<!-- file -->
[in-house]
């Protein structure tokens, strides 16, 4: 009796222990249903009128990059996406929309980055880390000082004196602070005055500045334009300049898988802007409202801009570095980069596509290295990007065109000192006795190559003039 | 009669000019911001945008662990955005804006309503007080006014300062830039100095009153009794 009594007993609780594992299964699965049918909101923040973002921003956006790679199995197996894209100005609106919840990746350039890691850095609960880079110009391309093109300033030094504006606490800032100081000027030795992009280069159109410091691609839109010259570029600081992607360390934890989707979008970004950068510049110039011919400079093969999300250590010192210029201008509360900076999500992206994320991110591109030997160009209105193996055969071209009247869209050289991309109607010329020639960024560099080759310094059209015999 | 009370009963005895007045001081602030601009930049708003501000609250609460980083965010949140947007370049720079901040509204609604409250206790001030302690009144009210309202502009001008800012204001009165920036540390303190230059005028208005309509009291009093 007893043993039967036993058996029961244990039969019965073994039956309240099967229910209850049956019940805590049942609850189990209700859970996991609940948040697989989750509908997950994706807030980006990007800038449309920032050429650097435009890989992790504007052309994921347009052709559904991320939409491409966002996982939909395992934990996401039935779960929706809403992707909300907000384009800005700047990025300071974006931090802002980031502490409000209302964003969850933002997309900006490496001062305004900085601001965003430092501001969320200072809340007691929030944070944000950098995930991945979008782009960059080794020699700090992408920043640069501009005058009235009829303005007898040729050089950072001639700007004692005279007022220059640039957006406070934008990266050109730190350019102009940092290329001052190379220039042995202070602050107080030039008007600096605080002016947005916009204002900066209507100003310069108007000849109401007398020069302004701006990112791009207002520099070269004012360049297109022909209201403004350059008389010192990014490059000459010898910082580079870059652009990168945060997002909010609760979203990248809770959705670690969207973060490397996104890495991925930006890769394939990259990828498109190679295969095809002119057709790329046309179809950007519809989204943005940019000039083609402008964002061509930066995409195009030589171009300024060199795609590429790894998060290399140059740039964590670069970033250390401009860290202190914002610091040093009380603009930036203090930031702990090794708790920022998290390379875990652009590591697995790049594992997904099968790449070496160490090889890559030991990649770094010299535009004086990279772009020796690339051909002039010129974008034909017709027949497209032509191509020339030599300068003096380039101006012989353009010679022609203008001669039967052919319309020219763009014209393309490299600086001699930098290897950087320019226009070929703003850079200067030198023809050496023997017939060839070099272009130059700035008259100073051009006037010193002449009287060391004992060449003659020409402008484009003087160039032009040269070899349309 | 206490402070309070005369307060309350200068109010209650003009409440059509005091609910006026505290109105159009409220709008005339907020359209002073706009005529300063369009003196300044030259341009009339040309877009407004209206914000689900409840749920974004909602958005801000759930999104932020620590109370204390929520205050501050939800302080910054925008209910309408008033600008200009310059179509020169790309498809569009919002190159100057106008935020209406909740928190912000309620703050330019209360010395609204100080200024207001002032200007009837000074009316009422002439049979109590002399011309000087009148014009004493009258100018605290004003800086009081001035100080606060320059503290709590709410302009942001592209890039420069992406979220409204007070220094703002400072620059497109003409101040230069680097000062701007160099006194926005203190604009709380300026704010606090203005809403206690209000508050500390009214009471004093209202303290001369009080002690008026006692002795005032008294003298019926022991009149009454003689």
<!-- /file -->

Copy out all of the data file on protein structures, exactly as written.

[in-house]
């Protein structure tokens, strides 16, 4: 009796222990249903009128990059996406929309980055880390000082004196602070005055500045334009300049898988802007409202801009570095980069596509290295990007065109000192006795190559003039 | 009669000019911001945008662990955005804006309503007080006014300062830039100095009153009794 009594007993609780594992299964699965049918909101923040973002921003956006790679199995197996894209100005609106919840990746350039890691850095609960880079110009391309093109300033030094504006606490800032100081000027030795992009280069159109410091691609839109010259570029600081992607360390934890989707979008970004950068510049110039011919400079093969999300250590010192210029201008509360900076999500992206994320991110591109030997160009209105193996055969071209009247869209050289991309109607010329020639960024560099080759310094059209015999 | 009370009963005895007045001081602030601009930049708003501000609250609460980083965010949140947007370049720079901040509204609604409250206790001030302690009144009210309202502009001008800012204001009165920036540390303190230059005028208005309509009291009093 007893043993039967036993058996029961244990039969019965073994039956309240099967229910209850049956019940805590049942609850189990209700859970996991609940948040697989989750509908997950994706807030980006990007800038449309920032050429650097435009890989992790504007052309994921347009052709559904991320939409491409966002996982939909395992934990996401039935779960929706809403992707909300907000384009800005700047990025300071974006931090802002980031502490409000209302964003969850933002997309900006490496001062305004900085601001965003430092501001969320200072809340007691929030944070944000950098995930991945979008782009960059080794020699700090992408920043640069501009005058009235009829303005007898040729050089950072001639700007004692005279007022220059640039957006406070934008990266050109730190350019102009940092290329001052190379220039042995202070602050107080030039008007600096605080002016947005916009204002900066209507100003310069108007000849109401007398020069302004701006990112791009207002520099070269004012360049297109022909209201403004350059008389010192990014490059000459010898910082580079870059652009990168945060997002909010609760979203990248809770959705670690969207973060490397996104890495991925930006890769394939990259990828498109190679295969095809002119057709790329046309179809950007519809989204943005940019000039083609402008964002061509930066995409195009030589171009300024060199795609590429790894998060290399140059740039964590670069970033250390401009860290202190914002610091040093009380603009930036203090930031702990090794708790920022998290390379875990652009590591697995790049594992997904099968790449070496160490090889890559030991990649770094010299535009004086990279772009020796690339051909002039010129974008034909017709027949497209032509191509020339030599300068003096380039101006012989353009010679022609203008001669039967052919319309020219763009014209393309490299600086001699930098290897950087320019226009070929703003850079200067030198023809050496023997017939060839070099272009130059700035008259100073051009006037010193002449009287060391004992060449003659020409402008484009003087160039032009040269070899349309 | 206490402070309070005369307060309350200068109010209650003009409440059509005091609910006026505290109105159009409220709008005339907020359209002073706009005529300063369009003196300044030259341009009339040309877009407004209206914000689900409840749920974004909602958005801000759930999104932020620590109370204390929520205050501050939800302080910054925008209910309408008033600008200009310059179509020169790309498809569009919002190159100057106008935020209406909740928190912000309620703050330019209360010395609204100080200024207001002032200007009837000074009316009422002439049979109590002399011309000087009148014009004493009258100018605290004003800086009081001035100080606060320059503290709590709410302009942001592209890039420069992406979220409204007070220094703002400072620059497109003409101040230069680097000062701007160099006194926005203190604009709380300026704010606090203005809403206690209000508050500390009214009471004093209202303290001369009080002690008026006692002795005032008294003298019926022991009149009454003689």